Health care company settles for over $3 million in illegal kickback scheme

September 20, 2023 Rob Abruzzese
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New York Attorney General Letitia James announced on Monday a settlement of more than $3.3 million with Dr. Klaus Peter Rentrop and the Gramercy Cardiac Diagnostic Group (Gramercy Cardiac) over an illegal kickback scheme that spanned more than a decade. The scheme involved the company paying physicians substantial sums in exchange for patient referrals to Gramercy Cardiac and affiliated cardiologists.

The illicit arrangement, which took place from January 2010 to December 2021, saw Dr. Rentrop and Gramercy Cardiac rent office spaces in New York City from physicians or their practice groups, often at rates exceeding fair market value. 

This strategy aimed to incentivize these doctors to direct patients to Gramercy Cardiac-contracted cardiologists operating from the rented spaces. Subsequently, Gramercy Cardiac compensated many of these cardiologists based on the diagnostic tests or procedures undertaken on the referred patients, with larger sums for more lucrative procedures. 

The Office of the Attorney General (OAG) identified these actions as breaches of both state and federal anti-kickback regulations and the New York False Claims Act.

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The settlement ensures that the unlawfully obtained funds will be returned to Medicaid, allocating nearly $2 million to New York state. Additionally, in a separate deal with the U.S. Attorney’s Office for the Southern District of New York (USAO-SDNY), an extra $3.1 million will be paid to the federal government to address kickback accusations related to the Medicare program.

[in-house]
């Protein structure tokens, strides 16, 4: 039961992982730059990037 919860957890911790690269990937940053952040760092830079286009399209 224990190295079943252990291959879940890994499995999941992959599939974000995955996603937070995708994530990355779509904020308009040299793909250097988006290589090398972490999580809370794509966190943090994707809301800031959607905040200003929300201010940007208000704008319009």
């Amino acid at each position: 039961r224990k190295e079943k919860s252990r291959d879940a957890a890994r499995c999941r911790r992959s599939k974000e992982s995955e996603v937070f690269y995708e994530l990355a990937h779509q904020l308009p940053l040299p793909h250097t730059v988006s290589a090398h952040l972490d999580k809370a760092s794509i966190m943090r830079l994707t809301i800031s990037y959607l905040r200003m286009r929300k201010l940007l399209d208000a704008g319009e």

“New Yorkers should be able to trust that their doctors are working to heal them, not profit off of their suffering,” said Attorney General James. “Bribery and kickback schemes corrupt our health care system and make it harder for patients to receive the care that they need. My office will continue to enforce the law to ensure New Yorkers get the care they deserve and fraudsters who put profits over patients are held accountable.”

The OAG’s Medicaid Fraud Control Unit (MFCU) spearheaded the case, working in tandem with USAO-SDNY. From the over $3.3 million in claims tied to New York’s Medicaid program, the federal government will receive upwards of $1.3 million.

The settlements emerged from a collaborative effort involving OAG, USAO-SDNY, the U.S. Department of Justice’s Civil Division, and the Department of Health and Human Services Office of the Inspector General (HHS-OIG). Gratitude was extended to these entities by Attorney General James for their collaborative approach and support.


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